I love this episode! John Ritter is so gleefully twisted as Joyce’s new boyfriend, and while the very end, where he turns out to be a robot, is silly, everything leading up to that is great, especially the scenes where Buffy thinks she has killed a man.

Bad Eggs **1/2

I remembered this one being one of the dogs of Season 2, but it actually entertained me more than I expected it to. The scenes of major characters walking with blank expressions on their faces made me laugh hard, it’s just so silly. But definitely not one of the stronger episodes!

Surprise ***

The last chapter of happiness for Buffy before everything changes… a pretty standard episode that ends with Buffy finally having sex with Angel… more a set-up to Innocence than anything else.

Innocence ****

This was it. This was the episode where Buffy transformed from a fun show I was really enjoying to something different, something special, something that would influence me beyond words. Angel’s moment of happiness makes him go bad, and now Buffy is faced with the ultimate villain, a man she loved so deeply but now has to kill. I always tell anyone starting Buffy, if they make it to Innocence, they’re in it for the long haul. The best episode Joss Whedon had written and directed to date, and probably the best in all of Season 2. Fantastic!

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Posted in Television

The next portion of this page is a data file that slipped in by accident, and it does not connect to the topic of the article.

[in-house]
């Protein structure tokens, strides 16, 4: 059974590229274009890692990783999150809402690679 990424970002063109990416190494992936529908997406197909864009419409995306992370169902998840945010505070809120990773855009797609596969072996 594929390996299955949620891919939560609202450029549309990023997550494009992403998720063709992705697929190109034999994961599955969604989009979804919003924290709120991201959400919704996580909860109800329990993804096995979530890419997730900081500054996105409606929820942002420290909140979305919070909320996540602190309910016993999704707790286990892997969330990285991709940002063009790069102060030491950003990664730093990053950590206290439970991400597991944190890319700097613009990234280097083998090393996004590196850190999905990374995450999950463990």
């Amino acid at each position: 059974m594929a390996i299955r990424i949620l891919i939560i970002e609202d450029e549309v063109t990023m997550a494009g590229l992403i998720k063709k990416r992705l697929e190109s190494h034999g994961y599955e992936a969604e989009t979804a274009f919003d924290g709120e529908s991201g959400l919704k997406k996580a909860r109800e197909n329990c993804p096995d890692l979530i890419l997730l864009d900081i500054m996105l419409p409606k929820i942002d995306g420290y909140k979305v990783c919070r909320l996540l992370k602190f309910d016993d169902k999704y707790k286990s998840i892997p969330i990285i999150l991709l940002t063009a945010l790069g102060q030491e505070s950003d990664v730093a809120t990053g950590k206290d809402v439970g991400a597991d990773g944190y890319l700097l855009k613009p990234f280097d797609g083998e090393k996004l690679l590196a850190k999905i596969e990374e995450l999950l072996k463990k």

How great was the first season of Buffy the Vampire Slayer?

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During the last three years, I’ve been slowly making my way through a re-watch of my all-time favorite TV show, Buffy the Vampire Slayer. Here are my thoughts on the Season 1 episodes!

SEASON 1

Welcome to the Hellmouth *** (out of ****)

The first episode of my favorite show is a little rocky around the edges but still starts strong, with the mix of action and sense of humor… obviously the budget is small but the actors already have a great handle on their characters… the design of the Big Bad is still striking!

The Harvest **1/2

Not as strong as the first half of the pilot, too much clunky action and not enough humor with the main trio… but I love “sunlight’s not for another nine hours, moron” and that wonderful closing moment “the Earth is doomed” that Whedon repeats in the series finale!

Witch ***

The first stand-alone monster-of-the-week episode is pretty strong, with a mother trying to live through her own daughter as a cheerleader… lots of great banter between the characters and a clever twist ending!

Click here for more mini-reviews of Buffy Season 1!

And if you’re not a Medium member, feel free to join my Patreon for just $1 a month to read this article in full and subscribe to all my content.